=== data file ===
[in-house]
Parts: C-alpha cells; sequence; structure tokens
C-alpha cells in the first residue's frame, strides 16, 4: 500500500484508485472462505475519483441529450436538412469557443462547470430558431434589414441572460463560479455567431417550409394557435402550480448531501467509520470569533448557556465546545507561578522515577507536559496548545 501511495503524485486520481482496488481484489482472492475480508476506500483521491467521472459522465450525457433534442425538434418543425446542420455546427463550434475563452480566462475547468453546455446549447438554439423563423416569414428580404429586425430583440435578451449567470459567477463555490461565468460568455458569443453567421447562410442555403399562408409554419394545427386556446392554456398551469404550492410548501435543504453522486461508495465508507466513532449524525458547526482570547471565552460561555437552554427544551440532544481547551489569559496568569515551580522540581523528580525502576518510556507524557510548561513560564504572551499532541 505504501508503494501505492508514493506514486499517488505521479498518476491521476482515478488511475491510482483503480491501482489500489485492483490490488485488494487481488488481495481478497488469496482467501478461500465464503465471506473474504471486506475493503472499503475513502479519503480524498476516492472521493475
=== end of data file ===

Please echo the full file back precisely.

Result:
[in-house]
Parts: C-alpha cells; sequence; structure tokens
C-alpha cells in the first residue's frame, strides 16, 4: 500500500484508485472462505475519483441529450436538412469557443462547470430558431434589414441572460463560479455567431417550409394557435402550480448531501467509520470569533448557556465546545507561578522515577507536559496548545 501511495503524485486520481482496488481484489482472492475480508476506500483521491467521472459522465450525457433534442425538434418543425446542420455546427463550434475563452480566462475547468453546455446549447438554439423563423416569414428580404429586425430583440435578451449567470459567477463555490461565468460568455458569443453567421447562410442555403399562408409554419394545427386556446392554456398551469404550492410548501435543504453522486461508495465508507466513532449524525458547526482570547471565552460561555437552554427544551440532544481547551489569559496568569515551580522540581523528580525502576518510556507524557510548561513560564504572551499532541 505504501508503494501505492508514493506514486499517488505521479498518476491521476482515478488511475491510482483503480491501482489500489485492483490490488485488494487481488488481495481478497488469496482467501478461500465464503465471506473474504471486506475493503472499503475513502479519503480524498476516492472521493475